By Mike Selvaggio of West Linn, Oregon. Mike is a state policy analyst and former campaign consultant.
I really like reading my local West Linn police log. It’s often filled with hilariously bland concerns, indicating that my fellow denizens harbor an unhealthy obsession with the suspiciousness of chickens or the volume of children’s birthday parties.
But yesterday there was a call made to the police that was at once lackluster in its importance and chilling in its motive. According to the Willamette Week, my local police department was called by the county elections office in an attempt to stop Democratic canvassers who were offering to collect ballots.
This post isn’t about the absurdity of whether ballot collection is legal (it is), or whether that move was an attempt from my local elections office to deflect attention away from a potentially shattering in-house ballot tampering scandal (sure seems like it).
This post is about how Secretary of State Kate Brown figures into this and why I’m proud to be supporting her for Secretary of State.
Not so long ago, back in 2005, Brown was Senate Democratic leader and chair of the Senate Rules Committee, whose purview included elections issues. Over from the Republican-controlled House comes House Bill 3090, which is a Frankenstein monster of voter suppression. The bill would not even allow me to deliver my partner’s sealed ballot to a mailbox. Immediately, some stakeholders suggested saving a lot of effort and just putting the bill in a drawer and letting it die.
But Kate Brown sees otherwise. The subtext of the bill does not, in itself, make a bad point: The state’s ballot collection processes are relatively loose, and could do with some tightening up. But not like this. So then-Senator Brown works with then-Senator Charlie Ringo (who I was working for at the time) to perform some serious surgery on the bill.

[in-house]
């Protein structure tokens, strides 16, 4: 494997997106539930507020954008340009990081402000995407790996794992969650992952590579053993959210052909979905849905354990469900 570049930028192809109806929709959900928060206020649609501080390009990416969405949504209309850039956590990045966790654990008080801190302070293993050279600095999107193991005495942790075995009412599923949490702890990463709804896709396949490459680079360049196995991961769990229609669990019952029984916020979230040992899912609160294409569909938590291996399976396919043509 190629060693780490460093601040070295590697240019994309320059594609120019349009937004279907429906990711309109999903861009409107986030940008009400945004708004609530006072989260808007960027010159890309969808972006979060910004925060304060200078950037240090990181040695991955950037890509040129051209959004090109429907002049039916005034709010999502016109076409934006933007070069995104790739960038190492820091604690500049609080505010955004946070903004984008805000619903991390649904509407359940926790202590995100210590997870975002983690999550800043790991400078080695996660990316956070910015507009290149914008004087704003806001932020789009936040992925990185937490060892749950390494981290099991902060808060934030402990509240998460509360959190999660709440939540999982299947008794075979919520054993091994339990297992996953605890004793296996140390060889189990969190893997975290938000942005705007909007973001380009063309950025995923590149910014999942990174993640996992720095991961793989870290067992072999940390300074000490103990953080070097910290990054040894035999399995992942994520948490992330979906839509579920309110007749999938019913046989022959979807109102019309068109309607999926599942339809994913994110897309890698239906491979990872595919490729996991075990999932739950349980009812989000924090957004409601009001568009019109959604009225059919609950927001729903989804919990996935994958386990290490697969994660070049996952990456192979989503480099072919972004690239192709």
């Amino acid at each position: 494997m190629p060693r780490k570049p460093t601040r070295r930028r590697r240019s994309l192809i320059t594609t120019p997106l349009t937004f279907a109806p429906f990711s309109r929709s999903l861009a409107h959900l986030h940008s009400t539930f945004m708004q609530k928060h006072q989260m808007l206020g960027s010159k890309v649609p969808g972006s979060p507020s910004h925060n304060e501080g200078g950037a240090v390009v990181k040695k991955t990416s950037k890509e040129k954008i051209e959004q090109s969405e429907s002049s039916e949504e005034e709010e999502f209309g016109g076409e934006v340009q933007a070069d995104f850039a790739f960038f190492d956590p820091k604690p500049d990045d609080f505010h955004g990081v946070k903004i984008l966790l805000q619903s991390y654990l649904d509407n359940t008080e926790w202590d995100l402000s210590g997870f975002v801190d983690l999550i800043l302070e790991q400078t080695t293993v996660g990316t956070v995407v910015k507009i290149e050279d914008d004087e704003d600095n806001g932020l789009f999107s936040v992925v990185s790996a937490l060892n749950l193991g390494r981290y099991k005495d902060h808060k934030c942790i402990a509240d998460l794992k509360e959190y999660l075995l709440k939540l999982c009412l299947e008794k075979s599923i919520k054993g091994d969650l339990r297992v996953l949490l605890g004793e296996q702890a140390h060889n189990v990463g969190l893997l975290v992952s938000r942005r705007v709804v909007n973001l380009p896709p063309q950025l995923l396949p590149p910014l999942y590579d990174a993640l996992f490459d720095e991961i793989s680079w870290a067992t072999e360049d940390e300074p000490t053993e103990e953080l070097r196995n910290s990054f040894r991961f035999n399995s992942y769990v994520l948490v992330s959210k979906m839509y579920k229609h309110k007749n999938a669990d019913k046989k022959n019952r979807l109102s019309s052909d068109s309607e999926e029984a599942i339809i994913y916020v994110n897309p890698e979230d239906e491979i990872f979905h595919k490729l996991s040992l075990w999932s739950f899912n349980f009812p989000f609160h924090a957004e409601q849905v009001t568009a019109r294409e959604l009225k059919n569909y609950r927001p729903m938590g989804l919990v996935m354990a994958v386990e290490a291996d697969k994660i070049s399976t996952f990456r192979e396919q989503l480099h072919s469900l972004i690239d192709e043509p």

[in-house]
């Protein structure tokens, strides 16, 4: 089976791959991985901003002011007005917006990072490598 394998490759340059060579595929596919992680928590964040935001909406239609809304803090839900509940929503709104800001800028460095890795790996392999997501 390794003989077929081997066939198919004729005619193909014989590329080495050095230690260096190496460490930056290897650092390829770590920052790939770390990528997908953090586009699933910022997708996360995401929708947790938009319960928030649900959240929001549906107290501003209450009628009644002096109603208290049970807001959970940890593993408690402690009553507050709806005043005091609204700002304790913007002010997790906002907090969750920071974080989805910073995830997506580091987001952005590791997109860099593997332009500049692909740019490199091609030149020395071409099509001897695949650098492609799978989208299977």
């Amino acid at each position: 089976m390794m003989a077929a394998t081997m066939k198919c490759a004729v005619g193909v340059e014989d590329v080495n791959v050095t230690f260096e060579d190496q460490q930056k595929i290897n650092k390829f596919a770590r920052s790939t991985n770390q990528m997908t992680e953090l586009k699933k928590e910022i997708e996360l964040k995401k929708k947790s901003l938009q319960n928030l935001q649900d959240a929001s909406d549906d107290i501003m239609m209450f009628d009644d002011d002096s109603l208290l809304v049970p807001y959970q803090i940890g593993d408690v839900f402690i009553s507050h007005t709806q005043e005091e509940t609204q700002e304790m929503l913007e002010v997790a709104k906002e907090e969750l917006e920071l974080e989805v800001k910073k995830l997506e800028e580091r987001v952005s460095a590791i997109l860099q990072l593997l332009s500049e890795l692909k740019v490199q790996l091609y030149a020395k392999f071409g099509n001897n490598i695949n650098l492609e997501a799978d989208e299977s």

By the time Senate amendments were added to the bill, the result was something that the initial Republican sponsor was satisfied with as an improvement over our current ballot collection laws. It distinguished between privately- and publicly-accessible drops, it required the County Clerks to be informed of unofficial public collections, and it made the entire process more transparent. Even Senate Republican leader Ted Ferrioli voted in favor of passing the amended bill out of committee.
Then, for reasons that have yet to be explained to me, the Senate Republicans locked up against the bill and killed it on the floor of the Senate. (Quick note to anyone looking up the legislative history: the “Beyer” is Roger Beyer, not Lee Beyer.) It wasn’t a particularly wicked maneuver; the then- (and still-) current laws served their purpose and the State wasn’t particularly in dire need of the bill. No big deal; just a waste of everyone’s time.
But the abuse of power and gnashing of teeth that happened yesterday in Clackamas County puts the Secretary of State’s race in greater focus.
The syndicate that has come together in an attempt to oust Kate Brown is willing to loudly lament GOTV ballot collection, while at the same time is made up of those who have stalwartly blocked reforms to the same.
Kate Brown, meanwhile, took the time and effort to work across the aisle, adopt ideas from both sides, and propose common sense-reforms to our elections system that would have eliminated the unpleasantness of yesterday afternoon.
So the next time someone bemoans the casualness of Oregon’s ballot collection laws, remind them that Kate Brown’s on top of it, and they’ll have to take their concerns up with the opposition.
Disclaimer: I am a state employee who sometimes has an administrative or policy interest in the Secretary of State’s office. The views expressed here imply neither advocacy nor opposition on the part of anyone except myself.